Archive for the 'Twin Peaks' Category

Sep 05 2017

Fire Walk With Me

Published by under Twin Peaks

“I’ve told my tale all the away to the end, and am satisfied. It was (I set my watch and warrant on it) the kind only a good God would save for last, full of monsters and marvels and voyaging here and there. I can stop now, put my pen down and rest my weary hand (although perhaps not forever; the hand that tells the tales has a mind of its own, and a way of growing restless). I can close my eyes to Mid-Word and all that lies beyond Mid-World. Yet some of you who have provided the ears without which no tale can survive a single day are likely not so willing. You are the grim, goal-oriented ones who will not believe that the joy is in the journey rather than the destination no matter how many times it has been proven to you. You are the unfortunate ones who still get lovemaking all confused with the paltry squirt that comes to end lovemaking (the orgasm is, after all, God’s way of telling we’ve finished, at least for the time being, and should go to sleep). You are the cruel ones who deny the Grey Havens, where tired characters go to rest. You say you want to know how it all comes out. You say you want to follow Roland into the Tower; you say that is what you paid your money for, the show you came to see.

“I hope most of you know better. Want better. I hope you came to hear the tale, and not just munch your way through the pages to the ending. For an ending, you only have to turn to the last page and see what is there writ upon. But endings are heartless. An ending is a closed door no man (or Manni) can open. I’ve written many, but most only for the same reason that I pull on my pants in the morning before leaving the bedroom – because it is the custom of the country.

“And so, my dear Constant Reader, I tell you this. You can stop here. You can let your last memory be of seeing Eddie, Susannah, and Jake in Central Park, together again for the first time, listening to the children’s choir sing ‘What Child Is This.’ You can be content in the knowledge that sooner or later Oy (probably a canine version with a long neck, odd gold-ringed eyes, and a bark that sometimes sounds eerily like speech) will also enter the picture. That’s a pretty picture, isn’t it? I think so. And pretty close to happily ever after, too. Close enough for government work, as Eddie would say.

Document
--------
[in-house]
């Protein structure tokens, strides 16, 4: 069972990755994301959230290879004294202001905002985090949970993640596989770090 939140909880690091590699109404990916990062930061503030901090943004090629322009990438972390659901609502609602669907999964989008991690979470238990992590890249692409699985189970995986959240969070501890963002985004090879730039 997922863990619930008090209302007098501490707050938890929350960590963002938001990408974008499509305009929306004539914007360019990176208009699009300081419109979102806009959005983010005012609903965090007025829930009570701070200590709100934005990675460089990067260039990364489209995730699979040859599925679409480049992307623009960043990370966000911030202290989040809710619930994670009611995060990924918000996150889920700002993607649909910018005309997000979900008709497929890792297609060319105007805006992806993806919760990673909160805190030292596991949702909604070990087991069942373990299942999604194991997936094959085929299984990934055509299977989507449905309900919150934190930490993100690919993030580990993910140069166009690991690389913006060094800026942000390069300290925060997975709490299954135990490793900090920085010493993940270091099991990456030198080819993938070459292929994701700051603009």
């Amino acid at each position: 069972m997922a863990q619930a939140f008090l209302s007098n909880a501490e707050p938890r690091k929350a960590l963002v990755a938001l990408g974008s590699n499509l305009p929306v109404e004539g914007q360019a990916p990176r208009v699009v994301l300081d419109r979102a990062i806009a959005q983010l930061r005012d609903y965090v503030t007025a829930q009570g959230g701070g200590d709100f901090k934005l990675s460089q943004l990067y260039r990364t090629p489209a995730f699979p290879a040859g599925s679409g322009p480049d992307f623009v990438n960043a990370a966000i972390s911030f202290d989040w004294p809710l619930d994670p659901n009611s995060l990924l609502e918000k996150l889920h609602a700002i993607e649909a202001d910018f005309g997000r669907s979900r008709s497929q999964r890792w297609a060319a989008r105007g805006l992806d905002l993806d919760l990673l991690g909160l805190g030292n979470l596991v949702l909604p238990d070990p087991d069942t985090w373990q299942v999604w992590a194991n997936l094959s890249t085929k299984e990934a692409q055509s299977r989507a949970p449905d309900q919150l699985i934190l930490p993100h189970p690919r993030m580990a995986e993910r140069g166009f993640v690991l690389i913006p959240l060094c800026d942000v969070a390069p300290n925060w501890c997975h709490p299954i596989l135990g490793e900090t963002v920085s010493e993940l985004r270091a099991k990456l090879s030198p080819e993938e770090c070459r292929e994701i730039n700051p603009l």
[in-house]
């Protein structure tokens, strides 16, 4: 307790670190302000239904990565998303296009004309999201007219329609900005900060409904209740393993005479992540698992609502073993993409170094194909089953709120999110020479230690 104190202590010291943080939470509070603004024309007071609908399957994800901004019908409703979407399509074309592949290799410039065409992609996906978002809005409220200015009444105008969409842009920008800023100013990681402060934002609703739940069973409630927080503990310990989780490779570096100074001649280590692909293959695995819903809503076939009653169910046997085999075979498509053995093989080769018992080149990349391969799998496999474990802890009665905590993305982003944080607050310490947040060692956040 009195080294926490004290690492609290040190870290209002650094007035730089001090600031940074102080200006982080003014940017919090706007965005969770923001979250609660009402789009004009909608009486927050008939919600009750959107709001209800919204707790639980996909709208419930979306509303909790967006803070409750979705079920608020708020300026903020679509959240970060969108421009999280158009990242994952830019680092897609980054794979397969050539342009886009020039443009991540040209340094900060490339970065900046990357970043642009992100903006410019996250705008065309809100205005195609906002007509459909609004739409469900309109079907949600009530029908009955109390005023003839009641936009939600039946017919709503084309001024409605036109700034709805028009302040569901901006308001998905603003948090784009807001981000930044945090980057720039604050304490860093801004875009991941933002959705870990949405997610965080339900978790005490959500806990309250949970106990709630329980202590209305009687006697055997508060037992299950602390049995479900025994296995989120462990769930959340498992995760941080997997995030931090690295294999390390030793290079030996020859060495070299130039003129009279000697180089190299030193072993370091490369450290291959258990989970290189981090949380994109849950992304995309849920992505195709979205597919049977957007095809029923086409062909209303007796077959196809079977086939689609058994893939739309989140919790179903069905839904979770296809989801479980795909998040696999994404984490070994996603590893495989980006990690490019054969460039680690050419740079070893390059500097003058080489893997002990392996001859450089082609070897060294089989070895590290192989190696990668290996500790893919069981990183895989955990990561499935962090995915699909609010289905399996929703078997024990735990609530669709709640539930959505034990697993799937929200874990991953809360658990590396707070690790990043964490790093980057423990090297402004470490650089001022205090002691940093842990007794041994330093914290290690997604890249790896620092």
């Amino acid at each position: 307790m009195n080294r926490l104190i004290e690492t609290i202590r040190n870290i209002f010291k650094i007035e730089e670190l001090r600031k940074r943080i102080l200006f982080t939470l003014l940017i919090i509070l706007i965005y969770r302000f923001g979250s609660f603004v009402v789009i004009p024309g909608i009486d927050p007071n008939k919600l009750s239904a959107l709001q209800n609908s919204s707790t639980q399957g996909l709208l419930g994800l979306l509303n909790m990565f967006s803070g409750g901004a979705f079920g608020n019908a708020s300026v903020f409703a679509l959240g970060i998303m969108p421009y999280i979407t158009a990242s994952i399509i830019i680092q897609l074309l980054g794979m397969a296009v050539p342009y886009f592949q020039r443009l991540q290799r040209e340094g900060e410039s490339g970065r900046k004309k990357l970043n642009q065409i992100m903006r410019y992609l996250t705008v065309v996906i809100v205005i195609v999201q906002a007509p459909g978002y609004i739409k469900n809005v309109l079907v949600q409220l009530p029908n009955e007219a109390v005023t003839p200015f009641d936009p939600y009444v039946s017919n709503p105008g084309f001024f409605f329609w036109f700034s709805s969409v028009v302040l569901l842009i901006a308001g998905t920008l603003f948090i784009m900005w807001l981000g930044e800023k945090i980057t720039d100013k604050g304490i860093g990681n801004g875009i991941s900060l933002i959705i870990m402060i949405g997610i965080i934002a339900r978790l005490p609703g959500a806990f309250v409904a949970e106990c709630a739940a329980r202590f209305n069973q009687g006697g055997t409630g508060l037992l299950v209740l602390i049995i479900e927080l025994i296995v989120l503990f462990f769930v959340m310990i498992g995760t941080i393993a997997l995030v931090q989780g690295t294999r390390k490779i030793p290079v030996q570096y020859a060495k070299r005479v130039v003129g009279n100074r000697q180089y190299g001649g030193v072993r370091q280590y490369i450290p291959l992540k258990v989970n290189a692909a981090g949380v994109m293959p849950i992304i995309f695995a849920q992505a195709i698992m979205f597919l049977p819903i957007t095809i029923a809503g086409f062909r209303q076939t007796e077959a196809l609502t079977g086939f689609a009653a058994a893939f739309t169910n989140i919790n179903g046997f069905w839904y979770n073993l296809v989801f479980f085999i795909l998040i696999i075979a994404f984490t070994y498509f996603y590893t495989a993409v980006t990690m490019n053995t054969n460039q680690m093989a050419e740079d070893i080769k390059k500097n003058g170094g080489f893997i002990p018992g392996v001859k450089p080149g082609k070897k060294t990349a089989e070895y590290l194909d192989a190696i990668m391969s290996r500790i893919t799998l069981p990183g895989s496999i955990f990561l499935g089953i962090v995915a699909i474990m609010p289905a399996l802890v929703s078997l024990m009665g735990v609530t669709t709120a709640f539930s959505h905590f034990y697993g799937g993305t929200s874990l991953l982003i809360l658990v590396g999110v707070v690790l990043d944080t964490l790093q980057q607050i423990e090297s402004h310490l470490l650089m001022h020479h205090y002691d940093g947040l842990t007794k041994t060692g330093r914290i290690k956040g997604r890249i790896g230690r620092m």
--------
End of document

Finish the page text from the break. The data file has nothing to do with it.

“Should you go on, you will surely be disappointed, perhaps even heartbroken. I have one key left on my belt, but all it opens is that final door…

What’s behind it won’t improve your love-life, grow hair on your bald spot, or add five years to your natural span (not even five minutes). There is no such thing as a happy ending. I never met a single one to equal ‘Once upon a time.’

“Endings are heartless.

“Ending is just another word for goodbye.”

-Stephen King, THE DARK TOWER, Book VII.

Just so you know, I’m going to spoil the fuck out of a lot of things here.

My odyssey with Twin Peaks began at the beginning.

I’d been a fan of David Lynch since I saw The Elephant Man. I’d liked his adaptation of Dune, even though it is not without problems. Visually, it has a lot to offer, and I still think it helps to have read the books. Blue Velvet, however, was my first introduction to the horror that he could bring to the surface. And, of course, there was Eraserhead (which I love very dearly).

Hearing that David Lynch was going to be making a foray into television scared me. “This could either be great, or it could suck.”

Thankfully, it was great. Insert all of the clichés here: “It changed everything! It wasn’t like anything else on TV!” etc. etc. All of the statements we’ve heard over the last quarter century in regards to how much of a game changer it was are true.

(and, I expect, we’ll be saying it for the next quarter century, as well).

Re-watching the original series and the film Fire Walk With Me with my wife (even as we’d already begun The Return), I was amazed at how well the show stood the tests of time (some of Donna Hayward’s fashion choices notwithstanding). I was also amazed at how dark the show was, and how none of the brutality surrounding the deaths of Laura Palmer or Maddie Ferguson, and the near death of Ronette Pulaski had lost its forcefulness.

But the thing that always stuck with me was the end of the series.

How had Dale Cooper failed?  How did this happen:

Deputy Hawk described the Black Lodge as follows:

if you confront the Black Lodge with imperfect courage, it will utterly annihilate your soul.

And this is how we wound up with a BOB-infested Doppelgänger Cooper.


At 2:28, Cooper’s courage falters.

He tries to recover it, but he never really does. His downfall is inevitable.

Dale Cooper failed. Remember this.  I’ll get back to it. It’s not a value judgment – I love Cooper as much as anyone – but if we look at it realistically, Cooper’s courage was imperfect. The Lodge and its inhabitants (real or imagined) got under his skin.

At one point in the original show, we were told “I’ll see you again in 25 years.” After the show was cancelled, some of us jokingly hoped that we might return, but I don’t know that I, at least, actually expected it.

And here, slightly more than 25 years later, we find ourselves again.

Not to be “hipper than thou” about this, but I believe one has to be at least a Gen X’er (or older) to fully appreciate what it means to return to this show after a quarter century. Some critics have remarked that our memories of the show are an almost warm nostalgia, framed in our heads at VHS resolution, soft around the edges. Fans seem to divide among those who want cherry pie and coffee, and those who want to understand the workings of the Black Lodge (honestly, one of the most unique cosmologies since Lovecraft, in my opinion).